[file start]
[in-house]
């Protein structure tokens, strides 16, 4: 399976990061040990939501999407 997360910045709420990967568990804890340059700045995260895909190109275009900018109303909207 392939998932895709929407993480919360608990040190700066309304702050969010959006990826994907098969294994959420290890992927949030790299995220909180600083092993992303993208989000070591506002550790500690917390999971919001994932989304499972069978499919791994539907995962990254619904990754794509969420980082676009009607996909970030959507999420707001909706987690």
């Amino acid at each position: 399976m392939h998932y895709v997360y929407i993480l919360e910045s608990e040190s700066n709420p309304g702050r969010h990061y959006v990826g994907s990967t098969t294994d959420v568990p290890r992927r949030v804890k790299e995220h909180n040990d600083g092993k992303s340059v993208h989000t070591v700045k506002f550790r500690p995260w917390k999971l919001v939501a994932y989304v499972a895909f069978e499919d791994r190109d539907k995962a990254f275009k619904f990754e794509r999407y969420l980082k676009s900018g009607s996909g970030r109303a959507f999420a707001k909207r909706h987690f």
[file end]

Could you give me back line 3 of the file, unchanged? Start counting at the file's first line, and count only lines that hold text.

């Amino acid at each position: 399976m392939h998932y895709v997360y929407i993480l919360e910045s608990e040190s700066n709420p309304g702050r969010h990061y959006v990826g994907s990967t098969t294994d959420v568990p290890r992927r949030v804890k790299e995220h909180n040990d600083g092993k992303s340059v993208h989000t070591v700045k506002f550790r500690p995260w917390k999971l919001v939501a994932y989304v499972a895909f069978e499919d791994r190109d539907k995962a990254f275009k619904f990754e794509r999407y969420l980082k676009s900018g009607s996909g970030r109303a959507f999420a707001k909207r909706h987690f």